The fact is every page needs to be encrypted, even if there are no forms of any kind on them.

      Unfortunately, SSL is now more or less mandatory if you don’t want to lose a significant amount of your traffic.

  2. Great post and good timing for me personally. I was in the planning stage to take my blog from http->https but have delayed until the Christmas (busy period for me) is over.

    Reason being I was initially worried about initial drops in traffic that I seem to have seen reports on.

    Have you had/seen any experiences in drops in traffic Ramsay?

    1. Yeah there have been a few reports of that, which was partly why I engaged an SEO firm to help me manage the process. I’ve had it live for about a month and everything things to be about the same. Theoretically it should boost it eventually.

  3. Bill Boushka on November 13, 2017

    How important is https for a page that does NOT require user logon or collect user info? That does NOT process funds, PII, etc.

    I have four domains on BlueHost, which as of now will set up one as SSL (with an enhanced SiteLock passage). I did pick one of the addons (because it is possible to do transactions on it although i do them rarely in practice). In my case that is doaskdotellnotes.com (not the site I have shared most often). I am expecting BlueHost will change things so that all four can be https. Also, Google’s free Blogger will make all free domains https (e.g. https://billonmajorissues.blogspot.com/ but does not with those that have their own domain names (e.g. http://www.billsmovienewsandreviews.com/ ) That is because SSL is by main domain name (e.g. blogger.com int he case of Google). That also seems true of Automattic https://jboushka.wordpress.com/ (there’s not much there — that’s a copy of some old stuff). It would be helpful to know if Google, WordPress, BlueHost etc will do anything soon to make this “easier”.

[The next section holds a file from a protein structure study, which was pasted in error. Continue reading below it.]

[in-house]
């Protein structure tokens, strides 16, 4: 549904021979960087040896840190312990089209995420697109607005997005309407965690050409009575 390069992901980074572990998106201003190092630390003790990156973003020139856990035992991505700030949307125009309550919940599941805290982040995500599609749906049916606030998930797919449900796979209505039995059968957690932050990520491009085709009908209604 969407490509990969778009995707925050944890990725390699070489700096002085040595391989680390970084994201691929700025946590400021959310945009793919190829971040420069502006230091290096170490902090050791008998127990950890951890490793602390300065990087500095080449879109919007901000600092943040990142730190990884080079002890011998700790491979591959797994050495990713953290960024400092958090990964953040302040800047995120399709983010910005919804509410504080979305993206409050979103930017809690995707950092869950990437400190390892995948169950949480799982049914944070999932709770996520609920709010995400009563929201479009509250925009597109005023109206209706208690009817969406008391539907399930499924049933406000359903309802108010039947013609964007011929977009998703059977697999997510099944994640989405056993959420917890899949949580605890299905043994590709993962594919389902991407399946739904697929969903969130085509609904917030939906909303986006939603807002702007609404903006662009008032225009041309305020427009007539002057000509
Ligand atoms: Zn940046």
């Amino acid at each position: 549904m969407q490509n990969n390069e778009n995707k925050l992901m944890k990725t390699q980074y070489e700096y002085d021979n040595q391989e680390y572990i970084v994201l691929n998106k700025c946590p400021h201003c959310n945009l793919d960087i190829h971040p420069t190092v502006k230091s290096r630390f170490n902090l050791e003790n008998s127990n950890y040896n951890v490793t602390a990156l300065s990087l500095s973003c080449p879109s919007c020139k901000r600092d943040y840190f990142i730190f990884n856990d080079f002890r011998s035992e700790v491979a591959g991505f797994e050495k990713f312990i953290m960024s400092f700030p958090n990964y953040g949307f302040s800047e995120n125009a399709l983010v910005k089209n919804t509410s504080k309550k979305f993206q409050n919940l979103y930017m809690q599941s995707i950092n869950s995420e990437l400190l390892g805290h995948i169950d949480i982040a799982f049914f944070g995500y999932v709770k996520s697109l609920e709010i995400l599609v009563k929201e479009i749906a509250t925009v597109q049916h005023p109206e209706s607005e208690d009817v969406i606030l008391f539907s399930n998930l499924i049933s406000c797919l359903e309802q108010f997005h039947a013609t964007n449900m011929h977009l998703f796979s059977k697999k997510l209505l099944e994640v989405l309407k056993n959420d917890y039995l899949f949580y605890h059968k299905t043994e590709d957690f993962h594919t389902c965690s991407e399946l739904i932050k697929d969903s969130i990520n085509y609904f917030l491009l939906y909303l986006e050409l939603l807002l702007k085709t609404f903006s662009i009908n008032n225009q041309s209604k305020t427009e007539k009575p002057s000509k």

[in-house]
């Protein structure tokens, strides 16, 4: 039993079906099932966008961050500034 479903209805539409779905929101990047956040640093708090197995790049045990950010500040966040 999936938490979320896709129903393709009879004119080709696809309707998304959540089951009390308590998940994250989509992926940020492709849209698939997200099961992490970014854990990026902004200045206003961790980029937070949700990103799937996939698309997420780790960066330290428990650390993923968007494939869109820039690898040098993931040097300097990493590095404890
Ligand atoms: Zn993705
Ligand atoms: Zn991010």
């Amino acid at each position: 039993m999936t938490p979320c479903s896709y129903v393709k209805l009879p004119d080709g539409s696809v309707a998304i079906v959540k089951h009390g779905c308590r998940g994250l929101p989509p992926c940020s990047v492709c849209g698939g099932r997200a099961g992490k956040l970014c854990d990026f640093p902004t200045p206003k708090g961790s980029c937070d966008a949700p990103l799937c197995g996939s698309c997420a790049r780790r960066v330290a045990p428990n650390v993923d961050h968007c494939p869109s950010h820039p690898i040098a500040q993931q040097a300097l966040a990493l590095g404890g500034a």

1. Bill Boushka on November 13, 2017

      I’ve written a quick comment on Ramsay’s article on my own legacy Internet security blog. I’ll get into a lot more detail later. https://billsinternetsafety.blogspot.com/2017/11/well-known-blogging-consultant-urges.html I sent Ramsay’s link to Electronic Frontier Foundation in San Francisco for comment, maybe a more detailed story from EFF.

      1. Hi Bill.

        Check out Let’s Encrypt – it’s free and renews automatically.

        I think it’s important to do it even if it’s just for the SEO benefits. Google clearly has a plan to make https everywhere and I don’t think there is much we can do about it now.